The Daily Beast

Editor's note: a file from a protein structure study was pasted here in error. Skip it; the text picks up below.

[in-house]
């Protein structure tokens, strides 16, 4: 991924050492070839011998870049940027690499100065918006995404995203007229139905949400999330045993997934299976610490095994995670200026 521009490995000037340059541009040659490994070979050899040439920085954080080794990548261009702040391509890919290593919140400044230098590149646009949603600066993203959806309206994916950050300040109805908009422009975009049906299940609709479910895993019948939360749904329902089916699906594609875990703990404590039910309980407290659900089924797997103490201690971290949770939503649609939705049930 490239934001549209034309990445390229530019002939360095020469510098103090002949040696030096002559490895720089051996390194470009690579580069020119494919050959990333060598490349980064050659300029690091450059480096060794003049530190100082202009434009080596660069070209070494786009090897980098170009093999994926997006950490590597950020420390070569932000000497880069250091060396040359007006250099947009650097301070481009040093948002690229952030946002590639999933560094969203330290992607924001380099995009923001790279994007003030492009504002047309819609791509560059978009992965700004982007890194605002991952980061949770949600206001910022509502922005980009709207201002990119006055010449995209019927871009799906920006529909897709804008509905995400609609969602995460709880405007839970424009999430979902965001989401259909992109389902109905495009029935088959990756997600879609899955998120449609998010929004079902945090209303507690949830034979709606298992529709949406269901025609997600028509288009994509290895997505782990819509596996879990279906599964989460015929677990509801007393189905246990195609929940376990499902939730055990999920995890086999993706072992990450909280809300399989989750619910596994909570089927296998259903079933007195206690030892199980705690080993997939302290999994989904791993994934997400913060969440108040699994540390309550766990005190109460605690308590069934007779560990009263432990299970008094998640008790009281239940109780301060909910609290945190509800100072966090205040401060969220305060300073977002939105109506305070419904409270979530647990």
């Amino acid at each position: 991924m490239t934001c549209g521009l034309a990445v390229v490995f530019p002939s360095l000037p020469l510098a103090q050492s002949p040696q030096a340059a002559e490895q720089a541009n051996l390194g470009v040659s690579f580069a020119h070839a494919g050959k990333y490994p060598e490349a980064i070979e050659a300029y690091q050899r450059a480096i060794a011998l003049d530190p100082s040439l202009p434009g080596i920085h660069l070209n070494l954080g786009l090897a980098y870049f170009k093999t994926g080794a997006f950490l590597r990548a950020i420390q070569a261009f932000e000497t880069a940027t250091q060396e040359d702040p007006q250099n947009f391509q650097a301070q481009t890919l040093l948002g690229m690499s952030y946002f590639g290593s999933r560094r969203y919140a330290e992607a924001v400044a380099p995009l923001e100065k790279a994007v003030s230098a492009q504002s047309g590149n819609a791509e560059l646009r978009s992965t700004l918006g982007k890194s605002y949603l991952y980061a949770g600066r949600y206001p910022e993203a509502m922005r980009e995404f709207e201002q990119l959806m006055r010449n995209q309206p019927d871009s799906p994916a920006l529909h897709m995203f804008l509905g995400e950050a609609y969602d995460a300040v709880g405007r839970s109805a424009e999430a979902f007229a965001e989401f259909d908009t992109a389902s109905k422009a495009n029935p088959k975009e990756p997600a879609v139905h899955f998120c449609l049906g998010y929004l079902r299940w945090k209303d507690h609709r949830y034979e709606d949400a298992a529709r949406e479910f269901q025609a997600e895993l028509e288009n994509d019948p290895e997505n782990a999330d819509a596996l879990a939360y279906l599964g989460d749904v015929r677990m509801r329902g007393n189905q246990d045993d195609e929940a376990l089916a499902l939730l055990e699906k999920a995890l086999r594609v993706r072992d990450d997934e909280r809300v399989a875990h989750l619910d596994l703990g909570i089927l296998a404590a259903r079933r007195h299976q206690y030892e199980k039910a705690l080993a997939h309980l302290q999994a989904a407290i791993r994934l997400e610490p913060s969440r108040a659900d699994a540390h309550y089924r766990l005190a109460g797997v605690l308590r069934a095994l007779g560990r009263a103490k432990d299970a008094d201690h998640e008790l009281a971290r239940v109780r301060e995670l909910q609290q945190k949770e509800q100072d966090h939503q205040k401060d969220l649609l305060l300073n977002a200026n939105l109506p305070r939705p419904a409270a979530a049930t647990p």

Wright Family/HandoutPolice in the Minneapolis suburb of Brooklyn Center fatally shot a Black 20-year-old man during a traffic stop on Sunday afternoon, setting off a string of violent protests amid tensions over the Derek Chauvin murder trial. The victim’s mother spent much of Sunday afternoon at the scene of the fatal shooting, pleading with officers to remove the body of her son, Daunte Wright, from the pavement. Hours after the shooting, hundreds of residents surrounded the police headquarters and clashed with police, who responded with tear gas and flashbangs reminiscent of last summer’s protests after the police death of George Floyd. “He got out of the car, and his girlfriend said they shot him,” Katie Wright said, according to the Minneapolis Star Tribune. “He got back in the car, and he drove away and crashed and now he’s dead on the ground since 1:47... Nobody will tell us anything. Nobody will talk to us... I said please take my son off the ground.”Minnesota Gov. Tim Walz and Brooklyn Center Mayor Mike Elliott also identified Wright as the victim of Sunday’s incident. On Sunday night, Elliott called the shooting “tragic” and urged both police and protesters to remain peaceful.“Our hearts are with his family, and with all those in our community impacted by this tragedy,” Elliott tweeted. “While we await additional information from the BCA who is leading the investigation, we continue to ask that members of our community gathering do so peacefully, amid our calls for transparency and accountability.”On Monday afternoon, Elliott added that President Joe Biden had reached out “to offer his administration’s support” following the unrest. The Brooklyn Center Police Department said the incident occurred shortly before 2 p.m., after officers initiated a stop for a traffic violation. Wright’s mother said that during the stop, her son called her to tell her he had been pulled over because an air freshener was allegedly hanging in his rear-view mirror—which is an offense in Minnesota. Katie Wright, mother of Daunte Wright, 20, describes the phone call with her son as he was pulled over. @kare11 pic.twitter.com/3lz5jncTuc— Chris Hrapsky (@ChrisHrapsky) April 12, 2021 “He called me at about 1:30. He said he was getting pulled over by the police. And I said ‘Why you getting pulled over?’ And he said they pulled him over because he had air fresheners hanging from his rear-view mirror. I said, ‘OK take them down,’” Wright said, adding that she could hear a scuffle break out and someone yelling, “Daunte, don’t run.” When she called back, her son was dead.Police say that during a name check, they discovered Wright had an outstanding arrest warrant. As they tried to take him into custody, cops said Wright re-entered his car—prompting an officer to discharge his weapon. Wright then drove several blocks before “striking another vehicle,” police said in a press release. “Officers in pursuit and responding medical personnel attempting life-saving measures, but the person died at the scene.”Police also noted that a female passenger who was in the car was injured during the crash, and she was transported to another hospital. The occupants of the other car were unharmed. It is not immediately clear why police opened fire or if Wright was presumed to be armed, or what the arrest warrant was for.Wright also had previous run-ins with law enforcement. According to court records, he was charged with a petty misdemeanor twice in August 2019—once for selling marijuana and another for disorderly conduct. In February, however, Wright was charged with aggravated robbery. He was released conditionally, according to jail records.The most recent, publicly available warrant for Wright’s arrest in Minnesota’s court records system is from last July, for violation of the conditions of his release on a 2019 robbery charge to which he had pleaded not guilty. Following a hearing in August, and the posting of a $30,000 bond, the judge ordered him conditionally released. He was due to appear in court this summer.Protests then broke out despite Wright’s family pleading for calm. By nightfall, police fired rounds of tear gas, rubber bullets, and flashbangs at around 500 protesters who had gathered near the Brooklyn Center police headquarters and defaced the signage. Brooklyn Center also issued a 6 a.m. curfew in an attempt to curtail the violence, but that effort was largely unsuccessful after many of the protesters retreated into nearby residential areas, according to the Star Tribune. This is #DaunteWright and his son Duante Wright Jr. Earlier today Duante Sr. was shot to death during a traffic stop reportedly about an air freshener obstructing a mirror.He was 20 years old and killed by a Brooklyn Center Police Officer in MN. He was unarmed. pic.twitter.com/p3VOOiaLK8— S. Lee Merritt, Esq. (@MeritLaw) April 12, 2021 Around midnight, National Guard troops tried to secure the area as looters stormed a nearby Walmart store. Local media reports that many nearby businesses, including a Foot Locker and New York clothing store, were damaged in the ensuing violence. Department of Public Safety Commissioner John Harrington, alongside State Patrol and Hennepin County officers, said early Monday that the Guard presence would remain “robust” for the next “two or three days.”Wright’s mother called for calm, telling the gathering crowds: “All the violence, if it keeps going it’s only going to be about the violence. We need it to be about why my son got shot for no reason. We need to make sure it’s about him and not about smashing police cars, because that’s not going to bring my son back.”By early morning, the protests had spread to southern Minneapolis and were gaining strength in numbers ahead of first light. Minnesota Gov. Tim Walz said he is “closely monitoring” events and Brooklyn Center Mayor Elliott called on police to avoid using force against peaceful protesters. “A difficult night in Minnesota. We mourn with Daunte Wright’s family as another Black man’s life is lost at the hands of law enforcement,” Minnesota Sen. Tina Smith tweeted Monday.The shooting was also brought up Monday before court began in the murder trial of former Minneapolis Police officer Derek Chauvin, who held his knee on George Floyd’s neck for over nine minutes before he died during a May 2020 arrest over a counterfeit bill. Eric Nelson, Chauvin’s defense attorney, requested to sequester the 12-person jury, stating that Sunday’s shooting could have hindered their ability to make an impartial decision about his client’s fate.Judge Peter Cahill, however, denied the motion after highlighting that while there is “civil unrest and maybe some of the jurors did hear about it,” the cases are unrelated and there has been no evidence of jury-tampering. Brooklyn Center Community Schools have pivoted to remote learning on Monday “out of an abundance of caution,” Superintendent Carly Baker wrote on the school’s website. “I haven’t entirely processed the tragedy that took place in our community and I’m prioritizing the safety and well-being of our students, families, staff members, and community members,” he added.The American Civil Liberties Union of Minnesota on Monday demanded an “immediate, transparent and independent investigation by an outside agency,” adding that the body-camera footage belonging to all the officers involved in the shooting should be released immediately. The group also called that the names of the officers be released. “We have concerns that police appear to have used dangling air fresheners as an excuse for making a pretextual stop, something police do too often to target Black people,” the ACLU of Minnesota tweeted. For Wright’s family, however, the initial shock of losing the 20-year-old, whom they describe as a new father who had a whole life ahead of him,” is still overwhelming. “We just want people to know Daunte was a good kid,” the family said in a statement. “He loved being a father to Daunte Jr.”“Daunte had a smile to make anyone’s heart melt. He was definitely a jokester, he loved to joke with people, especially his brothers and sisters,” the family added. “He did not deserve this,” the family added.- Will Bredderman contributed to this report. Read more at The Daily Beast.Got a tip? Send it to The Daily Beast hereGet our top stories in your inbox every day. Sign up now!Daily Beast Membership: Beast Inside goes deeper on the stories that matter to you. Learn more.